Lesson of the Evil a pretty bad-ass Japanese movie. It’s got plenty of blood and gore. The film’s prime character is Seiji Hasumi (Hideaki Ito). Seiji is a Harvard university MBA graduate with prior work experience in U.S.A in an Investment Bank. He chooses to return from America and take up teaching. His external persona is this goody-two-shoes English teacher who is loved and respected by everyone. He’s a guy who wants to do the right thing. But, we all know there is no fun in that. Seiji has more to his character. He’s a sociopath with a dark past. Oooh yeah, here’s the explanation to the plot and ending of the movie Lesson Of The Evil.
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As the film progresses the story of Seiji’s past and present unfolds. Teachers and students from the school get caught in his path and that only spells bad news for them. What starts off small and containable eventually getss out of hand and turns to a massive … umm .. situation. If you enjoy a slasher movie, this one is good, keeps you happy for most part. Spoilers ahead.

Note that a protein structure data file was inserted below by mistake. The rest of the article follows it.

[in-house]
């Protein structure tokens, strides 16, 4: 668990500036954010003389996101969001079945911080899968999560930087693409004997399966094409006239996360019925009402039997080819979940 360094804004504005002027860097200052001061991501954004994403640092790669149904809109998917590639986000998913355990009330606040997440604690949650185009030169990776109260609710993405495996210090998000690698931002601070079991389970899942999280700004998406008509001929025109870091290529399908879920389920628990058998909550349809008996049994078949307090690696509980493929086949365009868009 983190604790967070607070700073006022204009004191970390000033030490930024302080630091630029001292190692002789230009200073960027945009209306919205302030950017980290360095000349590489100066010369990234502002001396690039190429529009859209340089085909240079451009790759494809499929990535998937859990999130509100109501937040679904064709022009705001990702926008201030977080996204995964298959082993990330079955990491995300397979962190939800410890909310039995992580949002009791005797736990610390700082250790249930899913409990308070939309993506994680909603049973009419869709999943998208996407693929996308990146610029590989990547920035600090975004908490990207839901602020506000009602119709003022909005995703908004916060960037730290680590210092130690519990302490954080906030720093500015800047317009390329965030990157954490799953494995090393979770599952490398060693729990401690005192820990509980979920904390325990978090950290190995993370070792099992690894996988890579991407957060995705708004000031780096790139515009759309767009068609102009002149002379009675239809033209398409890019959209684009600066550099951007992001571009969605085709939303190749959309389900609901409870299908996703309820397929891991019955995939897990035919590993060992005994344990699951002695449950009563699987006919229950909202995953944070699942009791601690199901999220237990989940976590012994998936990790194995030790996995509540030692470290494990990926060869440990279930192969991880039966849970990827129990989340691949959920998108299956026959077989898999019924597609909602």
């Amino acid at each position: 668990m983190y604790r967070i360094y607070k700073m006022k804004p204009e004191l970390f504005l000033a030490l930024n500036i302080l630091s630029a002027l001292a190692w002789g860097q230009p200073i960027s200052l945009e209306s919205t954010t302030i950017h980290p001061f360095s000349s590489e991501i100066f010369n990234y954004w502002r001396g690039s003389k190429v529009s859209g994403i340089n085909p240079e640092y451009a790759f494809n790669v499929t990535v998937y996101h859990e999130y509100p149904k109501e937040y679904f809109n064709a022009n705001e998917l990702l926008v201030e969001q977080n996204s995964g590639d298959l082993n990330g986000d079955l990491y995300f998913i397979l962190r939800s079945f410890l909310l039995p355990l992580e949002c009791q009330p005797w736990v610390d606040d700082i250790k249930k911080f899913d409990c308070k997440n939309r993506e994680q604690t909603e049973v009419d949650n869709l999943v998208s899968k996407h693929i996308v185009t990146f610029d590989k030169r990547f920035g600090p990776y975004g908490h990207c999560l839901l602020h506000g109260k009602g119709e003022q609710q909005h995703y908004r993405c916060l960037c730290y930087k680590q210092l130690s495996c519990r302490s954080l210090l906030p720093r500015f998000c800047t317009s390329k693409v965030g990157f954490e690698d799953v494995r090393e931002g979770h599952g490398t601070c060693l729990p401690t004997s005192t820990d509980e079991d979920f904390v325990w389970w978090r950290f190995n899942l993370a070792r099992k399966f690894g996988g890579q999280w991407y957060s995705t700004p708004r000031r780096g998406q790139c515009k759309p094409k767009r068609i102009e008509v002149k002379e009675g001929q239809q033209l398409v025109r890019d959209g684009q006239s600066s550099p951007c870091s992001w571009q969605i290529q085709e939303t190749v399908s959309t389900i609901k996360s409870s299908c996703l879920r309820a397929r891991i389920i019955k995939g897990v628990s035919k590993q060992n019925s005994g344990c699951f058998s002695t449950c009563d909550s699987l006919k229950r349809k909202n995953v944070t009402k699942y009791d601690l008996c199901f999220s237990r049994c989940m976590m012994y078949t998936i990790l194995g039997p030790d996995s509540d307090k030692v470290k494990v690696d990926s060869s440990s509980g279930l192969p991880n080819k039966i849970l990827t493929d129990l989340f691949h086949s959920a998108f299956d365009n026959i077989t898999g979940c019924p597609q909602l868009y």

Here’s a linear walk through. Seiji is an early bloomer, at a young age of 14 he kills his parents and makes it look like a break in. He disagrees with his parents on their opinion of sending him away to an asylum. Eventually he turns out smart enough to land an admit from Harvard. While in the US, Seiji meets with Dave who partner up and conduct various killings. Eventually, Seiji kills Dave and leaves the US. Seiji doesn’t like Dave’s nature of – killing for fun.
Seiji heads back to Japan and works for Kitahara Municipal High School. There is only a mention of this they don’t actually show anything from this first school. During his employment as a teacher there multiple suicide incidents happen. It is only a speculation but we’re all pretty sure Seiji had something to do with it. After that, he leaves and joins Shinko Academy. This is where the movie is based out of.
First he jams the network signals to stop the cheating. This is not legal but he’s too cool. The cheating gang, lead by Keisuke, blames the homeroom teacher, Tsurii, for it. Tsurii suspects Seiji.